Steamboat home to be featured on HGTV ‘Tiny House Hunters,’ July 14
Steamboat Pilot & Today
STEAMBOAT SPRINGS — Heather Suchyta’s new home may be tiny, but it has a million-dollar view of Emerald Mountain and it’s providing her with her reality TV debut.
Suchyta and her new 295-square-foot condo at Mount Werner Meadows will be featured in a new episode of HGTV’s “Tiny House Hunters,” which airs July 14, subject to change. She can sit on her tiny patio and watch the sun light up Emerald Mountain across the valley.
Co-starring in the episode of the popular reality TV show are Suchyta’s mother, Maureen, and local Realtor Rebecca Bailey, of Town & Country Properties.
Bailey looked long and hard to find home listings that at least came close to meeting HGTV’s profile for tiny houses. The maximum size is 600 square feet, and Suchyta said show producers don’t typically consider condominiums for the show.
Suchyta, 21, and working as an administrative assistant/intern at Northwest Colorado Consultants Inc., as well as a student at Colorado Mountain College Steamboat Springs, was eager to get out of the roommate situation at a local apartment complex.
The process of being featured on Tiny House Hunters began with Maureen Suchyta.
“It was my mom’s idea,” she said. “My family loves HGTV — loves it!”
“We sent in the information, and lucky for us, they called back right away,” Heather said. “I think Steamboat caught their eye. We did two Skype interviews with the producer and (exchanged) a ton of emails and paperwork.”
Bailey said she explained to the producer that housing in Routt County is exceptionally tight, particularly at the low end.
“I told them, ‘I can find you a 600-square-foot home in Steamboat, but it’s not $150,000, it’s $800,000 and kind of a cabin-y thing on a bigger acreage,” Bailey said.
At one point, Bailey said the producer was contemplating taping at a real estate listing in Grand Lake, but she dissuaded them, and the show ended up featuring an early 20th century home in Oak Creek, which she had already tied up with another buyer, and a third in a rural area.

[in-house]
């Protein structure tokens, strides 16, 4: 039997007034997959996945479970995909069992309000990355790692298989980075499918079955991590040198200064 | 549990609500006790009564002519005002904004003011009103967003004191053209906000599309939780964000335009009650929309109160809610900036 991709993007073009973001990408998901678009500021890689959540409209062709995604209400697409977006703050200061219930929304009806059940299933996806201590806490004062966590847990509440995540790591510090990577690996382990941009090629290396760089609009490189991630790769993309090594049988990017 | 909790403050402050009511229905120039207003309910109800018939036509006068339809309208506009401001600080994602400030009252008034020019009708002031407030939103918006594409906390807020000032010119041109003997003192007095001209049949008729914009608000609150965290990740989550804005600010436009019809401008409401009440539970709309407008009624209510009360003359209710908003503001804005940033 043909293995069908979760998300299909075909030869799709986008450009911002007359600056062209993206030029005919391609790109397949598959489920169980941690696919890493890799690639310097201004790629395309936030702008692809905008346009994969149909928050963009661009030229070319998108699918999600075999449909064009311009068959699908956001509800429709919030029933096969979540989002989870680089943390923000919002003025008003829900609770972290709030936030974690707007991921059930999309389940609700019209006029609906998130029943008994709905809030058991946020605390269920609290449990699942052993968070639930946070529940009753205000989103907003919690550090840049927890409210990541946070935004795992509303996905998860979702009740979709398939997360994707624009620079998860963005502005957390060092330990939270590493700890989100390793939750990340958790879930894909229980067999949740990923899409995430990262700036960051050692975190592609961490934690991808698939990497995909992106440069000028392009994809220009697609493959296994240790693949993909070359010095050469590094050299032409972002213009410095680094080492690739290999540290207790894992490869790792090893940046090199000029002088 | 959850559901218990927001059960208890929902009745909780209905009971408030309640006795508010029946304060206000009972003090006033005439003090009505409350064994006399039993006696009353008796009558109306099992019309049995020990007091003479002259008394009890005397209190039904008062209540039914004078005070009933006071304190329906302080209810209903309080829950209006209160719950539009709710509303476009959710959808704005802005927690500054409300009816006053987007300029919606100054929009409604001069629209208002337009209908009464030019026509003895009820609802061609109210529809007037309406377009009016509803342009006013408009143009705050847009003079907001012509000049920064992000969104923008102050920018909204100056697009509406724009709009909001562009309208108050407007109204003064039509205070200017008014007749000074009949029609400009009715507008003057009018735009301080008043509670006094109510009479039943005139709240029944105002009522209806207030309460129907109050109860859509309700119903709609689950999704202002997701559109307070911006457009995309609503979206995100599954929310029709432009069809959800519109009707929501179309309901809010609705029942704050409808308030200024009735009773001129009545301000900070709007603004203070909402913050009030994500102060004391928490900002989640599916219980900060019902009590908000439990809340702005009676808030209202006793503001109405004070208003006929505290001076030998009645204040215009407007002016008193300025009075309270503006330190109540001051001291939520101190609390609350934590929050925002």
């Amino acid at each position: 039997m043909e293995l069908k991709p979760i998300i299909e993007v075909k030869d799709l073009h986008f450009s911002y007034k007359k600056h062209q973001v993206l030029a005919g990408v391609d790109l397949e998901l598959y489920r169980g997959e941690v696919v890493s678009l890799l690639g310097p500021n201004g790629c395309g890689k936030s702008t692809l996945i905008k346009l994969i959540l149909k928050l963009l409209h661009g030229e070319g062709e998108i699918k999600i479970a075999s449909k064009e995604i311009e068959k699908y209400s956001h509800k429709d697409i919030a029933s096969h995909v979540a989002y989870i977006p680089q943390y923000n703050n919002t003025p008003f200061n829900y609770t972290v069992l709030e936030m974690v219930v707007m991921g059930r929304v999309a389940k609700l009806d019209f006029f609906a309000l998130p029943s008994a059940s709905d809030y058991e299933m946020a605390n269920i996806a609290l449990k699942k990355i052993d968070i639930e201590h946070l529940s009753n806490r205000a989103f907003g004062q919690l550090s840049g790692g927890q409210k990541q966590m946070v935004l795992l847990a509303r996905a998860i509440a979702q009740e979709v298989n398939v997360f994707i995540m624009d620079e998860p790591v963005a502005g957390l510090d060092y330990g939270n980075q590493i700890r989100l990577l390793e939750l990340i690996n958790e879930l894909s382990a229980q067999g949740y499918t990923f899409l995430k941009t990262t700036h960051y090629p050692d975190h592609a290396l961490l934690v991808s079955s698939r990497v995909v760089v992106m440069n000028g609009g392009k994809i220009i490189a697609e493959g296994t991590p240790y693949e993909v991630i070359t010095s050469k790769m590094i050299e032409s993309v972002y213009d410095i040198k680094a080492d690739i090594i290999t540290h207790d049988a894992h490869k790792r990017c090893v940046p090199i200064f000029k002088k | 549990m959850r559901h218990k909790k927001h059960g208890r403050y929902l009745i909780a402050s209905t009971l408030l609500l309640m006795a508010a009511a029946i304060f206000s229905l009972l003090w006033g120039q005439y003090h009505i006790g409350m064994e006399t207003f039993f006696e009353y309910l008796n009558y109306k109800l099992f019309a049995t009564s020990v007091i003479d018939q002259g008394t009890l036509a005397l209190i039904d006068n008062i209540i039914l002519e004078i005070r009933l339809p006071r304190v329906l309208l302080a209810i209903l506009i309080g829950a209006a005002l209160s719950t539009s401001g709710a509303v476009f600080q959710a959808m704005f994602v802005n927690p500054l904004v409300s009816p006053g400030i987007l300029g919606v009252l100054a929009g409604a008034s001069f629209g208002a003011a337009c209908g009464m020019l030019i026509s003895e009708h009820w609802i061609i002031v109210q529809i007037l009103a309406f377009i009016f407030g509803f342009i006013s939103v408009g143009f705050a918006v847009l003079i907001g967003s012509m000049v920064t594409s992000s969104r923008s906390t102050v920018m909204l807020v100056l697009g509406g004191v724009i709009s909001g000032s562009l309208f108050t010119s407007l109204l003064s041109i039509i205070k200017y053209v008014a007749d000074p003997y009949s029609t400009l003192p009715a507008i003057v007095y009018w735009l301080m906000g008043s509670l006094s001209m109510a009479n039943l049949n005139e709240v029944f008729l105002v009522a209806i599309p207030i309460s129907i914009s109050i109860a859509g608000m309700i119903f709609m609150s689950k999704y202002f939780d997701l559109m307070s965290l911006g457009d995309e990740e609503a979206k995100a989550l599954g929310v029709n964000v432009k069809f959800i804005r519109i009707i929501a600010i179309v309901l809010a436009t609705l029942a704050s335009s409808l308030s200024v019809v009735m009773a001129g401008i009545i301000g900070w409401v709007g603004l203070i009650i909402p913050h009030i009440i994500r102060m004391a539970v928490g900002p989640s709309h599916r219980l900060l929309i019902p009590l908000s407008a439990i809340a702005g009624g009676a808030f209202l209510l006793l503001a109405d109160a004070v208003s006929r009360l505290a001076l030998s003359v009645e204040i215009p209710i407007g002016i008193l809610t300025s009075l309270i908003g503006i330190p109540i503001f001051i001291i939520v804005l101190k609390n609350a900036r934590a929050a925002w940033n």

So, you want to be a reality TV star?
When the producer in charge of their Tiny House Hunters segment arrived in town with a cameraman and crew, Bailey and Maureen and Heather Suchyta all learned that being a reality TV star isn’t all glamour.
“We shot for seven days with two days off in the middle,” Heather said. “We filmed five to seven hours daily. We were worn out by the end of the day. I had a very hard time talking to a camera, especially about myself.”
The good parts?
“It was so much fun going through houses and giving our opinions.,” Heather said. “You can say bad things about it.”
However, Heather is loving her compact new home. The asking price was $125,000, and she and her parents bought it for $112,000.
“It’s a great feeling,” she said. “I didn’t even realize I liked interior design. I’ve had fun shopping for rugs and furniture. One reason why I wanted a tiny house is that I go to school and I work. Cleaning it is very easy, that’s for sure.”
The front sitting area in Heather’s new home has a versatile futon/couch and a storage box that does double duty with a comfortable cushioned seat.
There is a well-appointed kitchen with new oak cabinets, but Heather confesses she doesn’t spend much time there. The bedroom is at the rear of the home.
As a millennial, Heather likes that her tiny house uses less energy than a bigger home.
“I absolutely like how it’s a smaller footprint,” she said. “I’m thinking of becoming an engineer, and it would have a huge effect on me to use less resources.”
Although several developers are in the process of engaging local government in hopes of creating true, tiny home neighborhoods here, there is no real precedent for tiny homes in Steamboat. Bailey said it’s her impression that the popularity of HGTV’s “Tiny House Hunters” is actually driving demand for the product here.
“With the craze now, we do have calls from people looking to downsize,” she said. “It’s difficult to help them find what they are looking for.”
To reach Tom Ross, call 970-871-4205, email firstname.lastname@example.org or follow him on Twitter @thomassross1.
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